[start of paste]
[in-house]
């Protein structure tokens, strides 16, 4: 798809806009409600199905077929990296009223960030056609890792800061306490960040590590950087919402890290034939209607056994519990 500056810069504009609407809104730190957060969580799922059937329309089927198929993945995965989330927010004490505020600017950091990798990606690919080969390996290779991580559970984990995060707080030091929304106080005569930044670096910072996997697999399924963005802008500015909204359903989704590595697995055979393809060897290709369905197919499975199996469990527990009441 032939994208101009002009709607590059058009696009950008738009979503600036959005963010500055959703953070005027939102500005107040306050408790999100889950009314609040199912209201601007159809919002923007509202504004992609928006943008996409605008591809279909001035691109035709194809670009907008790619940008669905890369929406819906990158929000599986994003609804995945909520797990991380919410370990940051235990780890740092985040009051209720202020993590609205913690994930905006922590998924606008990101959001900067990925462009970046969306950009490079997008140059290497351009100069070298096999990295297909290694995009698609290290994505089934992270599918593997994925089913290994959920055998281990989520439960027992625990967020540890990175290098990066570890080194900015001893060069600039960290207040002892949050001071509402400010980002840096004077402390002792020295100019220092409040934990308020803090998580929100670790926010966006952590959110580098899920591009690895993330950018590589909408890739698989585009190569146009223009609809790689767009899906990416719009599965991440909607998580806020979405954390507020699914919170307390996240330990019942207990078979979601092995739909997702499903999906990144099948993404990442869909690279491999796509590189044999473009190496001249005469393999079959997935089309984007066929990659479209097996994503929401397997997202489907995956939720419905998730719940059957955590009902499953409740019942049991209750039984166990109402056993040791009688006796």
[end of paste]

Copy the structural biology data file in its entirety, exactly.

[in-house]
């Protein structure tokens, strides 16, 4: 798809806009409600199905077929990296009223960030056609890792800061306490960040590590950087919402890290034939209607056994519990 500056810069504009609407809104730190957060969580799922059937329309089927198929993945995965989330927010004490505020600017950091990798990606690919080969390996290779991580559970984990995060707080030091929304106080005569930044670096910072996997697999399924963005802008500015909204359903989704590595697995055979393809060897290709369905197919499975199996469990527990009441 032939994208101009002009709607590059058009696009950008738009979503600036959005963010500055959703953070005027939102500005107040306050408790999100889950009314609040199912209201601007159809919002923007509202504004992609928006943008996409605008591809279909001035691109035709194809670009907008790619940008669905890369929406819906990158929000599986994003609804995945909520797990991380919410370990940051235990780890740092985040009051209720202020993590609205913690994930905006922590998924606008990101959001900067990925462009970046969306950009490079997008140059290497351009100069070298096999990295297909290694995009698609290290994505089934992270599918593997994925089913290994959920055998281990989520439960027992625990967020540890990175290098990066570890080194900015001893060069600039960290207040002892949050001071509402400010980002840096004077402390002792020295100019220092409040934990308020803090998580929100670790926010966006952590959110580098899920591009690895993330950018590589909408890739698989585009190569146009223009609809790689767009899906990416719009599965991440909607998580806020979405954390507020699914919170307390996240330990019942207990078979979601092995739909997702499903999906990144099948993404990442869909690279491999796509590189044999473009190496001249005469393999079959997935089309984007066929990659479209097996994503929401397997997202489907995956939720419905998730719940059957955590009902499953409740019942049991209750039984166990109402056993040791009688006796």